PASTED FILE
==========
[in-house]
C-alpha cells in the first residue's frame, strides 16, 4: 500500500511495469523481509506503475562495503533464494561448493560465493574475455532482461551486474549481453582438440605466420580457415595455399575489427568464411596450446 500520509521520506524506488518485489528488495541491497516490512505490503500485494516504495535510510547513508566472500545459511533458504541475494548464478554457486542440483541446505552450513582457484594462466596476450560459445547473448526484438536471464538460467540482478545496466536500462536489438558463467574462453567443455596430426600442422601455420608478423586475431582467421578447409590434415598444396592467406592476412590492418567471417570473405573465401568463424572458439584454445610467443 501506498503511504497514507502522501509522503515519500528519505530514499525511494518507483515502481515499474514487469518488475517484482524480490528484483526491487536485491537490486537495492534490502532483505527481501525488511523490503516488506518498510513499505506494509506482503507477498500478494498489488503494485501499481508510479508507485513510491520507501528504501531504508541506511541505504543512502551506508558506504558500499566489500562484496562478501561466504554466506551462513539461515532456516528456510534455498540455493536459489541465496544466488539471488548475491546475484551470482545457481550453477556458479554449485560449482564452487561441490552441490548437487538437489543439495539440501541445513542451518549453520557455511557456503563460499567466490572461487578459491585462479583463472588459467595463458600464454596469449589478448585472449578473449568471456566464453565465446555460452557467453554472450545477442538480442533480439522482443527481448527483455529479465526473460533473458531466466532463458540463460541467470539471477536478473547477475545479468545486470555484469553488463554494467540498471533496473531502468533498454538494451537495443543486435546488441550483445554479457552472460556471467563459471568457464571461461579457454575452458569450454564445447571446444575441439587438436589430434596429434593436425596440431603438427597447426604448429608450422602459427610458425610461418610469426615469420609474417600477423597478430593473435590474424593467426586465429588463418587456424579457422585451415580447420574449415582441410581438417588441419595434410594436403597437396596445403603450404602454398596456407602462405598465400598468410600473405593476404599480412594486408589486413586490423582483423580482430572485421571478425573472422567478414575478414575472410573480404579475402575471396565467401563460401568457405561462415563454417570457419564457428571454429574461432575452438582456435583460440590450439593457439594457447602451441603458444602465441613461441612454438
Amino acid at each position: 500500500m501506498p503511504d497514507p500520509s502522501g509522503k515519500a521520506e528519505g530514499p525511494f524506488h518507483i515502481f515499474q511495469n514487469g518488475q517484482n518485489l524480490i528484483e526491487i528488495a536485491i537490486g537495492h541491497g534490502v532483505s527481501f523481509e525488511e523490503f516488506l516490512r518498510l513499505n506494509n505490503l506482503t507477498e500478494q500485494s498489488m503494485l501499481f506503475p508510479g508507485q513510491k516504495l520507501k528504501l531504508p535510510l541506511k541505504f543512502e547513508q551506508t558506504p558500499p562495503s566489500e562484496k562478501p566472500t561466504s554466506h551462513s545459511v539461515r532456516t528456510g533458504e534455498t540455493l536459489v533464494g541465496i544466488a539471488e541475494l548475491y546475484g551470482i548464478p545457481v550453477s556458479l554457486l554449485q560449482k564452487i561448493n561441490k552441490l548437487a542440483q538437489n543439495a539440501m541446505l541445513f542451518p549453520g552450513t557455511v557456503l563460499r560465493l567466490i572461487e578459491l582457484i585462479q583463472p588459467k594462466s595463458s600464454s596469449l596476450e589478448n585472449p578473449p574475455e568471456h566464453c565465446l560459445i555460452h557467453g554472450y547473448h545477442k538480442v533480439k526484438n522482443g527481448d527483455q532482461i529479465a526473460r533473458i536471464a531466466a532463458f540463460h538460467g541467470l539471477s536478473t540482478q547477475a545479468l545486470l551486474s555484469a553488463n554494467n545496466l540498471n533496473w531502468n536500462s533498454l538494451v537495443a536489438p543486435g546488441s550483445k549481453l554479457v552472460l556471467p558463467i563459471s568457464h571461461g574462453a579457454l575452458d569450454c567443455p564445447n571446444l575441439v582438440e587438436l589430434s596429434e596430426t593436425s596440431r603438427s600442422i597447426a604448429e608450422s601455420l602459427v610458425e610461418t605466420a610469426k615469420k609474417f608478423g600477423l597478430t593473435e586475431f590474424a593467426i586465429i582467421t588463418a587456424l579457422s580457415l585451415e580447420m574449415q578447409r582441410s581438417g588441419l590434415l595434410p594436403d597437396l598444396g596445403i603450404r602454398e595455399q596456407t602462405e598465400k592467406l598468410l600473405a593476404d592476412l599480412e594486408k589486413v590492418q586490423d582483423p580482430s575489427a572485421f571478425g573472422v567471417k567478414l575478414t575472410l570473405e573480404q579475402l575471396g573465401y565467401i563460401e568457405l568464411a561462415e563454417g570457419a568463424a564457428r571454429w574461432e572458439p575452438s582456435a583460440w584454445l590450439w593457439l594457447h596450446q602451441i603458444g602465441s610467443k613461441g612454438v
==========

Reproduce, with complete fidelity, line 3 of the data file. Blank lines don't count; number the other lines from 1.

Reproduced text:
Amino acid at each position: 500500500m501506498p503511504d497514507p500520509s502522501g509522503k515519500a521520506e528519505g530514499p525511494f524506488h518507483i515502481f515499474q511495469n514487469g518488475q517484482n518485489l524480490i528484483e526491487i528488495a536485491i537490486g537495492h541491497g534490502v532483505s527481501f523481509e525488511e523490503f516488506l516490512r518498510l513499505n506494509n505490503l506482503t507477498e500478494q500485494s498489488m503494485l501499481f506503475p508510479g508507485q513510491k516504495l520507501k528504501l531504508p535510510l541506511k541505504f543512502e547513508q551506508t558506504p558500499p562495503s566489500e562484496k562478501p566472500t561466504s554466506h551462513s545459511v539461515r532456516t528456510g533458504e534455498t540455493l536459489v533464494g541465496i544466488a539471488e541475494l548475491y546475484g551470482i548464478p545457481v550453477s556458479l554457486l554449485q560449482k564452487i561448493n561441490k552441490l548437487a542440483q538437489n543439495a539440501m541446505l541445513f542451518p549453520g552450513t557455511v557456503l563460499r560465493l567466490i572461487e578459491l582457484i585462479q583463472p588459467k594462466s595463458s600464454s596469449l596476450e589478448n585472449p578473449p574475455e568471456h566464453c565465446l560459445i555460452h557467453g554472450y547473448h545477442k538480442v533480439k526484438n522482443g527481448d527483455q532482461i529479465a526473460r533473458i536471464a531466466a532463458f540463460h538460467g541467470l539471477s536478473t540482478q547477475a545479468l545486470l551486474s555484469a553488463n554494467n545496466l540498471n533496473w531502468n536500462s533498454l538494451v537495443a536489438p543486435g546488441s550483445k549481453l554479457v552472460l556471467p558463467i563459471s568457464h571461461g574462453a579457454l575452458d569450454c567443455p564445447n571446444l575441439v582438440e587438436l589430434s596429434e596430426t593436425s596440431r603438427s600442422i597447426a604448429e608450422s601455420l602459427v610458425e610461418t605466420a610469426k615469420k609474417f608478423g600477423l597478430t593473435e586475431f590474424a593467426i586465429i582467421t588463418a587456424l579457422s580457415l585451415e580447420m574449415q578447409r582441410s581438417g588441419l590434415l595434410p594436403d597437396l598444396g596445403i603450404r602454398e595455399q596456407t602462405e598465400k592467406l598468410l600473405a593476404d592476412l599480412e594486408k589486413v590492418q586490423d582483423p580482430s575489427a572485421f571478425g573472422v567471417k567478414l575478414t575472410l570473405e573480404q579475402l575471396g573465401y565467401i563460401e568457405l568464411a561462415e563454417g570457419a568463424a564457428r571454429w574461432e572458439p575452438s582456435a583460440w584454445l590450439w593457439l594457447h596450446q602451441i603458444g602465441s610467443k613461441g612454438v